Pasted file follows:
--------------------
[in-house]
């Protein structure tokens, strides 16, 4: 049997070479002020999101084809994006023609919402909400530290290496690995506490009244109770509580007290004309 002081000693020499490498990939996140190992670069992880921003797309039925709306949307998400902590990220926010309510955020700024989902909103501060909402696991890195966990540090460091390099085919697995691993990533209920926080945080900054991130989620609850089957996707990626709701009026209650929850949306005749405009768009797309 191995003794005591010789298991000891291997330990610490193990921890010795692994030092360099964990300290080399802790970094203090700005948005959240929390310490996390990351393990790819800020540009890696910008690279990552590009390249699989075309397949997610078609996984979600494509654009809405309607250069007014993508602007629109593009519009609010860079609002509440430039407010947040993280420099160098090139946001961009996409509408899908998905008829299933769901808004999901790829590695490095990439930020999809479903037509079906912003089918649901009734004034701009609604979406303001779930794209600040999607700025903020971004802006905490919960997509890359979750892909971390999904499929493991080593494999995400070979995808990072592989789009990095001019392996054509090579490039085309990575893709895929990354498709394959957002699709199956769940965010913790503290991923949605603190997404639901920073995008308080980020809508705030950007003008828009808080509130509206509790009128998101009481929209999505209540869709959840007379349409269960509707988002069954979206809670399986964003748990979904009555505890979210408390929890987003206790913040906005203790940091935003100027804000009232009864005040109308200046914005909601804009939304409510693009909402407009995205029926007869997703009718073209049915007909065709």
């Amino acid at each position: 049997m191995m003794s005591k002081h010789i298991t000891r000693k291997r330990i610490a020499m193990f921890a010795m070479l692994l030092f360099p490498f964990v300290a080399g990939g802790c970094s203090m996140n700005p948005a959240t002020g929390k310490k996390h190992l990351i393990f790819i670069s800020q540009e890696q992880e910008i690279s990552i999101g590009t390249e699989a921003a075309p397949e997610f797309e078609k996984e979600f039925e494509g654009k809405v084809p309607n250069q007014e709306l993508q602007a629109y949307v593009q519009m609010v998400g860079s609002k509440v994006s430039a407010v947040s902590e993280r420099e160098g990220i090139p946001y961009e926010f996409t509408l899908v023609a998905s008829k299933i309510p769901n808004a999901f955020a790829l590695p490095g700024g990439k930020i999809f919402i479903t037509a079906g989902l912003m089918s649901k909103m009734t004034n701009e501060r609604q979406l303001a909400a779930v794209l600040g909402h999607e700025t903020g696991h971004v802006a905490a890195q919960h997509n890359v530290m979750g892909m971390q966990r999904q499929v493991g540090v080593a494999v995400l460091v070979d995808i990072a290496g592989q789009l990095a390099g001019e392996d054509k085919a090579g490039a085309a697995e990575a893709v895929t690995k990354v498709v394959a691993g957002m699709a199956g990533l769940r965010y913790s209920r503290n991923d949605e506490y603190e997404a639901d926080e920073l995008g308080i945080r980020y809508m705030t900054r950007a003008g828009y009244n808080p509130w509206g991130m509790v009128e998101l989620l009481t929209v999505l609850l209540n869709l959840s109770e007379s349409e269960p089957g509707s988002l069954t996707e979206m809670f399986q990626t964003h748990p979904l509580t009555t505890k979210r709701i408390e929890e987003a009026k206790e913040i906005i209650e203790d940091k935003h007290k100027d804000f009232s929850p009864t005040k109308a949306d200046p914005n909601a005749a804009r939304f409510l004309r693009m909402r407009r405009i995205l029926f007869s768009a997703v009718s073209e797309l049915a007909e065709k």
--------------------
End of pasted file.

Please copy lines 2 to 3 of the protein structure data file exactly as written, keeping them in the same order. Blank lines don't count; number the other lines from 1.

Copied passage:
């Protein structure tokens, strides 16, 4: 049997070479002020999101084809994006023609919402909400530290290496690995506490009244109770509580007290004309 002081000693020499490498990939996140190992670069992880921003797309039925709306949307998400902590990220926010309510955020700024989902909103501060909402696991890195966990540090460091390099085919697995691993990533209920926080945080900054991130989620609850089957996707990626709701009026209650929850949306005749405009768009797309 191995003794005591010789298991000891291997330990610490193990921890010795692994030092360099964990300290080399802790970094203090700005948005959240929390310490996390990351393990790819800020540009890696910008690279990552590009390249699989075309397949997610078609996984979600494509654009809405309607250069007014993508602007629109593009519009609010860079609002509440430039407010947040993280420099160098090139946001961009996409509408899908998905008829299933769901808004999901790829590695490095990439930020999809479903037509079906912003089918649901009734004034701009609604979406303001779930794209600040999607700025903020971004802006905490919960997509890359979750892909971390999904499929493991080593494999995400070979995808990072592989789009990095001019392996054509090579490039085309990575893709895929990354498709394959957002699709199956769940965010913790503290991923949605603190997404639901920073995008308080980020809508705030950007003008828009808080509130509206509790009128998101009481929209999505209540869709959840007379349409269960509707988002069954979206809670399986964003748990979904009555505890979210408390929890987003206790913040906005203790940091935003100027804000009232009864005040109308200046914005909601804009939304409510693009909402407009995205029926007869997703009718073209049915007909065709």
């Amino acid at each position: 049997m191995m003794s005591k002081h010789i298991t000891r000693k291997r330990i610490a020499m193990f921890a010795m070479l692994l030092f360099p490498f964990v300290a080399g990939g802790c970094s203090m996140n700005p948005a959240t002020g929390k310490k996390h190992l990351i393990f790819i670069s800020q540009e890696q992880e910008i690279s990552i999101g590009t390249e699989a921003a075309p397949e997610f797309e078609k996984e979600f039925e494509g654009k809405v084809p309607n250069q007014e709306l993508q602007a629109y949307v593009q519009m609010v998400g860079s609002k509440v994006s430039a407010v947040s902590e993280r420099e160098g990220i090139p946001y961009e926010f996409t509408l899908v023609a998905s008829k299933i309510p769901n808004a999901f955020a790829l590695p490095g700024g990439k930020i999809f919402i479903t037509a079906g989902l912003m089918s649901k909103m009734t004034n701009e501060r609604q979406l303001a909400a779930v794209l600040g909402h999607e700025t903020g696991h971004v802006a905490a890195q919960h997509n890359v530290m979750g892909m971390q966990r999904q499929v493991g540090v080593a494999v995400l460091v070979d995808i990072a290496g592989q789009l990095a390099g001019e392996d054509k085919a090579g490039a085309a697995e990575a893709v895929t690995k990354v498709v394959a691993g957002m699709a199956g990533l769940r965010y913790s209920r503290n991923d949605e506490y603190e997404a639901d926080e920073l995008g308080i945080r980020y809508m705030t900054r950007a003008g828009y009244n808080p509130w509206g991130m509790v009128e998101l989620l009481t929209v999505l609850l209540n869709l959840s109770e007379s349409e269960p089957g509707s988002l069954t996707e979206m809670f399986q990626t964003h748990p979904l509580t009555t505890k979210r709701i408390e929890e987003a009026k206790e913040i906005i209650e203790d940091k935003h007290k100027d804000f009232s929850p009864t005040k109308a949306d200046p914005n909601a005749a804009r939304f409510l004309r693009m909402r407009r405009i995205l029926f007869s768009a997703v009718s073209e797309l049915a007909e065709k």